Wyandotte chickens can live between 6 to 12 years. The Livestock Conservancy removed them entirely from their Conservation Priority List in 2016. At that time, the breed’s population exceeded 21,000 birds worldwide and it had established its popularity as a heritage breed common to small flocks. This chicken appears to have a bright future indeed.View all 106 animals that start with W
Wyandotte Chicken FAQs (Frequently Asked Questions)
What do Wyandotte chickens look like?
The most striking feature of a Wyandotte chicken is its feather pattern. These birds are known for their highly contrasting feathers that look like lace. They have a short, broad, and robust appearance with a large, well-rounded breast. Their tail is short and held upright, with very dense and fluffy feathers underneath. They have rose combs, which are flattened and fleshy, tapered to a point at the rear. These combs, which are particularly resistant to frostbite, are bright red, as are the wattles, earlobes, and the skin around their eyes, which are orange. They have yellow skin and strong, yellow legs and feet which are not feathered. Their beaks are exceptionally long and stout, and usually yellow or bone colored.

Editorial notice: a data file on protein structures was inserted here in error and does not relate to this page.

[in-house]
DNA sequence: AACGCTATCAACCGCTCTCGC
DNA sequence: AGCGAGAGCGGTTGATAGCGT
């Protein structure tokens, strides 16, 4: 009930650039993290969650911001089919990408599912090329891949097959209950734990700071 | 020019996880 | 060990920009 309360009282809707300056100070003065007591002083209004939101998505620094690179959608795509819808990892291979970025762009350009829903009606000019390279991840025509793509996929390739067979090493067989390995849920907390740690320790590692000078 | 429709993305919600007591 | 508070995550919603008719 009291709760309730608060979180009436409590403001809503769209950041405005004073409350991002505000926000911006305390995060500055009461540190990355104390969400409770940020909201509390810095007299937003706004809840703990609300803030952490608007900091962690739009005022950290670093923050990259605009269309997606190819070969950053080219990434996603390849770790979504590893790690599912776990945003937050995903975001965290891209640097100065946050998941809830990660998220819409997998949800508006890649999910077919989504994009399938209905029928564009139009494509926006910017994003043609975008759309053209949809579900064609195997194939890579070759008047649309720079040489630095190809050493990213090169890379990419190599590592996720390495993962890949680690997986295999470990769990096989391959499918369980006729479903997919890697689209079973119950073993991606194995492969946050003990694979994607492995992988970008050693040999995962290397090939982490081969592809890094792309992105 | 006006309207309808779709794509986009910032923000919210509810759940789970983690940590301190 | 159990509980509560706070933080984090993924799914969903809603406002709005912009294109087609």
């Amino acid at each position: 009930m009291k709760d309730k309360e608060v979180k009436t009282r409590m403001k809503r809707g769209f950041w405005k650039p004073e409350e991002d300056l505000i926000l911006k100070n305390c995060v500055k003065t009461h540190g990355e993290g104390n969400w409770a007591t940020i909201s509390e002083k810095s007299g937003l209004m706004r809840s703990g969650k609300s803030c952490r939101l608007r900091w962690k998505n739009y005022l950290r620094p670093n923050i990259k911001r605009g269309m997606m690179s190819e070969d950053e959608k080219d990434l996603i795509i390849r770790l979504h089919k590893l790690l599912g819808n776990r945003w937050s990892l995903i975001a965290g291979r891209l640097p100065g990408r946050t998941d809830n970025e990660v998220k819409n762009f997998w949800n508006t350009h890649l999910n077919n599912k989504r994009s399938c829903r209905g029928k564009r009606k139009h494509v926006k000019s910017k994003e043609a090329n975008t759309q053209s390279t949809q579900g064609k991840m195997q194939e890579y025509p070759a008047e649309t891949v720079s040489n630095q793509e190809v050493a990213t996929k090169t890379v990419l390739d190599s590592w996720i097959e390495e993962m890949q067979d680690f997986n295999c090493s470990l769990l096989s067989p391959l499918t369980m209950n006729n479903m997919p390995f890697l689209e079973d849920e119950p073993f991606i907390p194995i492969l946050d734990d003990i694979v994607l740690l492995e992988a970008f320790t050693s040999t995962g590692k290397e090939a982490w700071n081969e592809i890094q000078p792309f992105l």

How big are Wyandotte chickens?
Wyandotte chickens are a medium to large breed. They are sexually dimorphic, with standard size roosters weighing about 8.5 pounds and hens weighing 6.5 pounds on average. Bantam size varieties average around 2.5 pounds.
How well do Wyandotte chickens fly?
Wyandotte chickens are not great at flying, but they can easily fly over a low fence or up to a high roost. Tall fences or covered enclosures are best for keeping these chickens secure.
How many varieties of Wyandotte chickens exist?
There are nine different recognized varieties of large Wyandotte chickens. The first to be recognized by the American Poultry Association was the Silver Laced variety in 1883. This was followed by the Golden Laced, White, Buff, Partridge, Black, Columbian, Silver Penciled, and Blue. The APA recognizes 10 additional bantam size varieties, including each of the colors above as well as the Buff Columbian variety.